In 1980, New York State decided to take a look at how the mentally ill were being treated in society. They found some horrifying news as they looked at the state psychiatric hospitals. All it took for one to be “committed” to a state run psychiatric institution was the signatures of two psychiatrists. Obviously that system was abused and many people suffered because of it.
They decided to reform the law and they released many people from these institutions without much of a community-based plan to assist and care for them.
34 years later, the mentally ill still need attention. The stigma of mental illness still exists in society and we often deem people with mental illness as dangerous and unstable.
The truth is that “one in four adults, some 61.5 million people suffer from some form of mental illness.” For some, talk therapy with a psychologist is enough treatment needed to bring them back up to the borderline of good mental health. For others, medication is needed to correct a chemical imbalance. In either case, treatment works and is desperately needed. It is a serious community issue that needs community-based health care workers and much commitment to help people care for themselves and to seek whatever treatment might be necessary.
I am proud to say that our New York State Catholic Bishops have taken up this cause with a pastoral letter called “For I am Lonely and Afflicted” that I encourage you to all read in its entirety. They wrote a similar letter in 1980 and I am glad that they have re-affirmed this as a social justice issue for all Catholics to be aware.
Here’s a highlight that I found both touching and challenging for all of us:
“…with regard to developing “attitudes of acceptance and compassion” in our Catholic population. Let us be clear, it is our duty and the duty of every pastor, every chaplain, every religious education director and Catholic school principal, and all others in positions of Church leadership at every level to welcome with openness and affection those men, women and children who are afflicted with any form of mental illness and to integrate them into the life of the Church to the fullest extent possible.
Furthermore, all Catholics are called to be welcoming of this population in their churches, schools and communities. We must ask ourselves, have we always been as charitable as can be when we encounter those with mental illness? Have we sought to include them and make them feel welcome? Have we avoided the temptation to shun those who are different? Have we been open to residential housing or community mental health centers in our neighborhoods? If the answer to any of these questions is no, then we must again look to the example of Jesus given to us in the Gospels, repent for when we have failed, and resolve going forward to mirror His love and mercy for all God’s children.”
This is a call to all of us to ask “What are we doing for those with mental health diagnoses in our parishes, campuses, hospitals and neighborhoods?” How might we lobby as Catholics for greater care for those with mental illness? How might Jesus be calling us to stretch our hearts just a bit farther to care for those who may desperately need help and for those who have sought treatment and find themselves still ostracized by society?
I know quite a few people who have faced these issues either personally, or because they know someone with mental illness. Mental illness is no different chemically, than having a cholesterol imbalance that needs medication to regulate it. Treated properly, most people live rather normal lives with few, if any, issues surfacing. Gone untreated, severe problems occur that often go beyond the individual and can effect whole communities.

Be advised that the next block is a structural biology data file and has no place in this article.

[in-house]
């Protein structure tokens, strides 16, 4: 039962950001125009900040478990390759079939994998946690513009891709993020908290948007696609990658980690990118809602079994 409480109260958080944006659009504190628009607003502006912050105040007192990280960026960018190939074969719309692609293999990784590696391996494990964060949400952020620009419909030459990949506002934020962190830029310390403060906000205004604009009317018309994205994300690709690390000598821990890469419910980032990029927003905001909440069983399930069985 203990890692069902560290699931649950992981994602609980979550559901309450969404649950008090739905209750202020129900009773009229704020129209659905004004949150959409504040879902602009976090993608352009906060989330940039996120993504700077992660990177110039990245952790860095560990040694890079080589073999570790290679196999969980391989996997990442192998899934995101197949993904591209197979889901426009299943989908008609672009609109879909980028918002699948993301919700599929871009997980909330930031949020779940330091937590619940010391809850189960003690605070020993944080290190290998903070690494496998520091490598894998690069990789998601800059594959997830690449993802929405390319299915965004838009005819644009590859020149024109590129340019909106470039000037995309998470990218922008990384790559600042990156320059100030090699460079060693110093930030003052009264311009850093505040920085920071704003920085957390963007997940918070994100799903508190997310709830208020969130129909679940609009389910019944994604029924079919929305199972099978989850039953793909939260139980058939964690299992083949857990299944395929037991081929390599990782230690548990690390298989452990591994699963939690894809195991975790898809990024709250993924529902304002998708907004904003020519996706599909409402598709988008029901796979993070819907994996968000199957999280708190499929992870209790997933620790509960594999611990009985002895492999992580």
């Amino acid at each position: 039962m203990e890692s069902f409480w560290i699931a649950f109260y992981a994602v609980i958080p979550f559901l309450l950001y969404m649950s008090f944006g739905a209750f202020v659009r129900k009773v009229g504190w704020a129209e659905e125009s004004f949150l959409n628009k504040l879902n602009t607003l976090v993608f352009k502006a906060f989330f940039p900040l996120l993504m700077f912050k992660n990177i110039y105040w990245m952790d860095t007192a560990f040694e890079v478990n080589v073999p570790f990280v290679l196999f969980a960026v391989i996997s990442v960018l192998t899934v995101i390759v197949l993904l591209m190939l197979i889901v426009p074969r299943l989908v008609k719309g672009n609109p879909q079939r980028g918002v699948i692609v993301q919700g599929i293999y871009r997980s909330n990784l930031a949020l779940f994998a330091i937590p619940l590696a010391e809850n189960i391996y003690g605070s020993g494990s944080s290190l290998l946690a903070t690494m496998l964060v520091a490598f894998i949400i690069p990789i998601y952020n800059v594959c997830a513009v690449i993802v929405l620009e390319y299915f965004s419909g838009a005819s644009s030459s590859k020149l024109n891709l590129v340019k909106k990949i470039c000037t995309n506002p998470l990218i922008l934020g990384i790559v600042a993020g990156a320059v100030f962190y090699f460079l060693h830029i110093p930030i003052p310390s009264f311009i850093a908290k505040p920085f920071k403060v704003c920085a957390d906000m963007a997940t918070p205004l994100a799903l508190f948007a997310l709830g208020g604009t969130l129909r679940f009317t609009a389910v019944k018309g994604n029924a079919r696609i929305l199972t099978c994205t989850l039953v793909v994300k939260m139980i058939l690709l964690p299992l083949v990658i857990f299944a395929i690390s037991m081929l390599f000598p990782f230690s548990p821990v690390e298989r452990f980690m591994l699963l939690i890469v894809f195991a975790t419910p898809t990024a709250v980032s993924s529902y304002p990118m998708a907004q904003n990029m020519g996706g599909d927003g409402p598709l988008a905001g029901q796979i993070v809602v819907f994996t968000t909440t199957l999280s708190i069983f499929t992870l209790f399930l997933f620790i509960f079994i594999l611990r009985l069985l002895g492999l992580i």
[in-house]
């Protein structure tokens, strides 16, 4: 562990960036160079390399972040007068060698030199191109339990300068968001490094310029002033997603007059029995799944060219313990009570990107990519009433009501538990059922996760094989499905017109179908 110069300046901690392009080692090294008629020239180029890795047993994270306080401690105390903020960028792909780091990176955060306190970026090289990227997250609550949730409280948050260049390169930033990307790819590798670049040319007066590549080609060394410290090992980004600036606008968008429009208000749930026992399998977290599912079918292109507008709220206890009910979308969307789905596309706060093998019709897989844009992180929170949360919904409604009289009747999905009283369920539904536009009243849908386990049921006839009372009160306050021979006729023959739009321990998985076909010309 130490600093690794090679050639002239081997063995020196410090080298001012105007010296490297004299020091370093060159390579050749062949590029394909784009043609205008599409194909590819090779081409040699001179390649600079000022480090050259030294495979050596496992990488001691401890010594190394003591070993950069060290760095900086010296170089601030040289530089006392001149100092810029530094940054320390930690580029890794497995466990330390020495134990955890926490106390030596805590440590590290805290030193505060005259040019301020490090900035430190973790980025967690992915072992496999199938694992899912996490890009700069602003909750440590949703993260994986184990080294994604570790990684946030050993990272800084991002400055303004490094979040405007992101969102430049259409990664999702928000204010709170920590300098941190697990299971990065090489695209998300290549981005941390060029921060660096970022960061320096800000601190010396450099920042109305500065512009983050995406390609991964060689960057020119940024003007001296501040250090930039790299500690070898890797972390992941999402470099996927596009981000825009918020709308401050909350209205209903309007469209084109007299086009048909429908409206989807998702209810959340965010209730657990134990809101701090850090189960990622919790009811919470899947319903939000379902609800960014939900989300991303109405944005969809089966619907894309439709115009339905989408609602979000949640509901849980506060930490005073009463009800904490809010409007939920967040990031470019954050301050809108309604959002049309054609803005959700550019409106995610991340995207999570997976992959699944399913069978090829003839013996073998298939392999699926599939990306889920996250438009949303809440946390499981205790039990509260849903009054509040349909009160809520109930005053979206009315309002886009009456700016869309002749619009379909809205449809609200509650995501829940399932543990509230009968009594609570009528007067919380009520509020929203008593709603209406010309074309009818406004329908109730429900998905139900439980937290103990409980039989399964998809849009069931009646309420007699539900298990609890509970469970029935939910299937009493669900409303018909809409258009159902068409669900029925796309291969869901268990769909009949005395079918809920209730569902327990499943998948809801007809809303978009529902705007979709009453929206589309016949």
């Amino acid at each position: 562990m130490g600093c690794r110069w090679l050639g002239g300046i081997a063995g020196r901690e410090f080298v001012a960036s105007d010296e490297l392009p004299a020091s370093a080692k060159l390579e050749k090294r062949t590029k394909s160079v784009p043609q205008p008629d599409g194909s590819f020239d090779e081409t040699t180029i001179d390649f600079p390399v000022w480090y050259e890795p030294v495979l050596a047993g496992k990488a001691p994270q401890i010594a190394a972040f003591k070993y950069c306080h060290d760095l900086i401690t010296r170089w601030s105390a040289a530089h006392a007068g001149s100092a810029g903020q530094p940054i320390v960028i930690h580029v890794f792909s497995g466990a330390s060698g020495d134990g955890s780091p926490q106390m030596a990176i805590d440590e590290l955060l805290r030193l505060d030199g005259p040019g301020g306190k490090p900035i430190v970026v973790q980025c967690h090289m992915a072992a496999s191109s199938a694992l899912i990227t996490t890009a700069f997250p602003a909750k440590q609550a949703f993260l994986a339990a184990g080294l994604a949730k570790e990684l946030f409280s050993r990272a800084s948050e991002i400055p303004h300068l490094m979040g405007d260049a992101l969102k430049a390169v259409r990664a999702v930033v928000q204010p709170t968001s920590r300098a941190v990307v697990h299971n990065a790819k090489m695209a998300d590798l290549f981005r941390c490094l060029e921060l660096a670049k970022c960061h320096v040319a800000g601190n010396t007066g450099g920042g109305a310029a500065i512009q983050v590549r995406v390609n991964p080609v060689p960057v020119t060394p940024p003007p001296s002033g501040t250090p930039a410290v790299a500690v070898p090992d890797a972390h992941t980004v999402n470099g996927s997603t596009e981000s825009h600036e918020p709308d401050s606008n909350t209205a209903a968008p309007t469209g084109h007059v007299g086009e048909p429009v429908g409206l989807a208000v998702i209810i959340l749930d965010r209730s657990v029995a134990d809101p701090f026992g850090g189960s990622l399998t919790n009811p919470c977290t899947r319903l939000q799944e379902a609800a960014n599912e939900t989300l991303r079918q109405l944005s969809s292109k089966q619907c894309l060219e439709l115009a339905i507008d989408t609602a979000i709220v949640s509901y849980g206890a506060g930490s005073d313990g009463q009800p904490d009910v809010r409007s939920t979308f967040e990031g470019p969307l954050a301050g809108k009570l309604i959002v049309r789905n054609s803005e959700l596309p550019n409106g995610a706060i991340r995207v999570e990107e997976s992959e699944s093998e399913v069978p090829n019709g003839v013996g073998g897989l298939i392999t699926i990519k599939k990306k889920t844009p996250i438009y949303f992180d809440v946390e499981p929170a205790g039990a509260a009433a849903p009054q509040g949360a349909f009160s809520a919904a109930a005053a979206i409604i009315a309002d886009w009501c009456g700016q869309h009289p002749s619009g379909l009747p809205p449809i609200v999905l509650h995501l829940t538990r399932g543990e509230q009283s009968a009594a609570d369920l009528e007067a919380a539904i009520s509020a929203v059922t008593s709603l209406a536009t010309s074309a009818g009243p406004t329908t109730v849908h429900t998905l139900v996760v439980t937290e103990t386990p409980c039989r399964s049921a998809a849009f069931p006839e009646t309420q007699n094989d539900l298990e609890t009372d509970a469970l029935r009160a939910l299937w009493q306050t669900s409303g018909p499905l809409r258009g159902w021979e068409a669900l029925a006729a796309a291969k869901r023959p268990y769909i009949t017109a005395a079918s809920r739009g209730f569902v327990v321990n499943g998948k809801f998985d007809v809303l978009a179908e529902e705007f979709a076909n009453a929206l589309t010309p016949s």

We need to be open, more open, to people with mental illnesses. We need to work with our communities in order to help people get treatment that they need. At Canisius, we work closely with our counseling center and have set up several days where they use our conference room for screenings for depression and anxiety. We’ve walked students at risk over to the counseling center and have been met there by caring and wonderful people who do life-changing work for so many people. The pastoral letter points out that “About 20 percent of youth experience severe mental disorders in a given year.” I would suspect that number is higher on any college campus.
As a spiritual director, I often refer people when I notice the signs of mental illness, most often depression. I’m glad that younger people are a bit more open to professional counseling and the need for medication when it warrants it. I hope that trend continues because we need to Stop the Stigma of mental illness in our society.
Today let us be grateful to our Bishops, in this case, those in my home state. Bishop Malone is my own Bishop here in Buffalo and I’m proud to call him a friend and also proud that he is but one of the authors of this document along with his brother bishops and the staff of many at Catholic Charities who know all too well, the need for the stigma to end and for community-based mental health care.
So today, let us pray for those with mental illness, that they may be able to receive the treatment that they need. Let us pray for those who care for those who have mental health diagnoses that they might be good advocates and be patient during the tough times. And let’s pray for each one of us, that we might have the courage to stand with those who are most often ostracized in society, to call for greater care and a greater need for quality intervention, when others cannot speak for themselves and need care. Let us greet these people with love and with dignity. As the Bishops point out, this is what Jesus did. And so let me close with the words of the psalmist:
Turn to me and be gracious to me,
for I am lonely and afflicted.
Relieve the troubles of my heart;
and free me from my anguish.
(PS 25: 16-17)